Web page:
Figure 1:  Comparison of general polytropic dynamic evolution model versus static isothermal Bonnor-Ebert sphere model for the molecular cloud core B68 in terms of radial profile for the mass density distribution as well as other pertinent results. Small solid dots with vertical bars with relatively larger spacings are dust extinction data with error bars. The dotted curve represents the static isothermal Bonnor-Ebert sphere model (Alves et al. 2001); the solid curve represents the solution of our general polytropic solution of the dynamic Lane-Emden equation (Li, Lou, Esimbek 2018) with two fitting parameters n=6.65 and c=0.00867; other relevant curves are: the dash-dotted curve (T/T0) is the normalized temperature profile with the central temperature T0 being 10 K;  the dash-dot-dotted curve (rho/rho 0) is the normalized mass density profile with the central mass density rho 0 being 1.4 X 10^{-18} gram per cubic centimeter; the dashed curve(P/P0)is the normalized molecular gas pressure profile with the central pressure being P0=5.02 X 10^{-11} Pa; the triple dotted curve (u/u b) is the normalized inward radial flow speed with the radial speed at the outer boundary u b being 0.11 km per second. The long dashed curve (n approaching infinity) is the normalized mass density profile derived from the Lane-Emden equation, i.e. the mass density solution from the static isothermal Bonnor-Ebert sphere model.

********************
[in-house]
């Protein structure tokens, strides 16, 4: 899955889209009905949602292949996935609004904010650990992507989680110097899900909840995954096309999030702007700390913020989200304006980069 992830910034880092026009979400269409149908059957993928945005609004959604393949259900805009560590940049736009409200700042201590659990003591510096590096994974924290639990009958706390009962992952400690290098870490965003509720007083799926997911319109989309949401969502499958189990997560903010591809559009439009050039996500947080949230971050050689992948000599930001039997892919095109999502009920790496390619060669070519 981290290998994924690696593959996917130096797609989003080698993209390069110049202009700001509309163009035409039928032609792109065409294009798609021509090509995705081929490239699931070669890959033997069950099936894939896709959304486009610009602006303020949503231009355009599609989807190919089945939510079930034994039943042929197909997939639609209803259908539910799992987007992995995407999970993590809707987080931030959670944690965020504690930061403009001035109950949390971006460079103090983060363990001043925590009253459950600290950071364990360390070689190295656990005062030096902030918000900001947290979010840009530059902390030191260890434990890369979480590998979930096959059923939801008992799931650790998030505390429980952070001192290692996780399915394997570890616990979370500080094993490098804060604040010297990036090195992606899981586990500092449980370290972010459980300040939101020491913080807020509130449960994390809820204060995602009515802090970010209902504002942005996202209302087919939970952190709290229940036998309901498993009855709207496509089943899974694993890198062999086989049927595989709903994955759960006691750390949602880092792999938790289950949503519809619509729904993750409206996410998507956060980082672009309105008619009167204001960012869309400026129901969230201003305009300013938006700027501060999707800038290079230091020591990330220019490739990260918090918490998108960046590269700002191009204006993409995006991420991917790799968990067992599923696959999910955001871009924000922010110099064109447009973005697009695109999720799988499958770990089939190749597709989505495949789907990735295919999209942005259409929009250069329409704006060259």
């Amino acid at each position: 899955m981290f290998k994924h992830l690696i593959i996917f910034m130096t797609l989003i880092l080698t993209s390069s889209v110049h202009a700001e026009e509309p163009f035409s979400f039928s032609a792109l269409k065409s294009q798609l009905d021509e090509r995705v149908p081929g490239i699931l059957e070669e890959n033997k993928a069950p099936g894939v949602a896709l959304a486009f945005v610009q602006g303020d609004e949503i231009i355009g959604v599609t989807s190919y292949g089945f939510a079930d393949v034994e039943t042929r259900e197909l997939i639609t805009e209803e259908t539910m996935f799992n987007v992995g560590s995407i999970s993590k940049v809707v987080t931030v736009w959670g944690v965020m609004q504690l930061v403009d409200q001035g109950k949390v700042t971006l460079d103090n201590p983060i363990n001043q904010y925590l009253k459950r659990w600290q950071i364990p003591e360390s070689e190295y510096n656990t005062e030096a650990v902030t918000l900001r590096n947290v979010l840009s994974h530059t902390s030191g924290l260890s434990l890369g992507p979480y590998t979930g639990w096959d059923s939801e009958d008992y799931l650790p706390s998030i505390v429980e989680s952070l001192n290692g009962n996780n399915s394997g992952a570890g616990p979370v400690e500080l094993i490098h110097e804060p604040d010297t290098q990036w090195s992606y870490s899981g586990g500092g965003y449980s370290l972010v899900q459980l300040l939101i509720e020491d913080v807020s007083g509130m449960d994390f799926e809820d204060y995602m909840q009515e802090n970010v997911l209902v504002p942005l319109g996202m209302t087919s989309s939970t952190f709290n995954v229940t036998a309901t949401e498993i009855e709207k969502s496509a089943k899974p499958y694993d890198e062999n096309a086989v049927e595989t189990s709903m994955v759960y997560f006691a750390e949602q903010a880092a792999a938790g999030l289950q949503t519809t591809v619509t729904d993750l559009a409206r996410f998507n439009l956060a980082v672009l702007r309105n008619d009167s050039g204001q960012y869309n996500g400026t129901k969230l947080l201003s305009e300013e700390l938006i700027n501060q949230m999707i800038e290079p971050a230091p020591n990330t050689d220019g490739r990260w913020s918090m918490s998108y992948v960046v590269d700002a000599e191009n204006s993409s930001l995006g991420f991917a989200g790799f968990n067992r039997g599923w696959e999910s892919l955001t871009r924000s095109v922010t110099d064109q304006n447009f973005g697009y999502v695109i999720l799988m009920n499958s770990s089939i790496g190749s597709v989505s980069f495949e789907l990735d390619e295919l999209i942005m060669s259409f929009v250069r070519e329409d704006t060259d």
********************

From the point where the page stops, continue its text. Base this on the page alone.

Generally speaking, protostar formation is initiated by gravitational collapses of molecular cloud cores. In a global description framework of spherical symmetry and based on a self-similar hydrodynamic transformation and general polytropic equation of state, we have comprehensively analyzed in depth the ideal hydrodynamic equation involving the self-gravity,and eventually derived the dynamic Lane-Emden equation involving the radial inertial force. In the vicinity of the cloud core center, we established the recursion relation for the coefficients of a series expansion and thus obtained the asymptotic solution for this series expansion; we also obtained singular solutions diverging towards the cloud center. By satisfying the central physical boundary conditions, we derived several analytical solutions and obtained many numerical solutions by extensive exploration. As a concrete example among other astrophysical applications, we modelled the physical properties of prestellar cloud core B68 based on the study of the dynamic Lane-Emden equation. In fact, our general polytropic dynamically collapsing solution fits B68 better in several observational aspects than the static isothermal Bonner-Ebert sphere does (Alves, Lada & Lada, 2001, Nature, 459, 159) and infers the pertinent dynamic timescale to be about several hundred thousand years. Our comparative analysis of theoretical models clearly indicates that a mere model fit of the radial distribution of mass density profile within a cloud core does not necessarily determine all major physical properties of the core system. In particular, we would emphasize that the theoretical model of static isothermal Bonner-Ebert sphere as fitted by Alves et al. (2001) for B68 data is known to be unstable; as a result, such a cloud core cannot remain static and should evolve in time in a dynamic manner.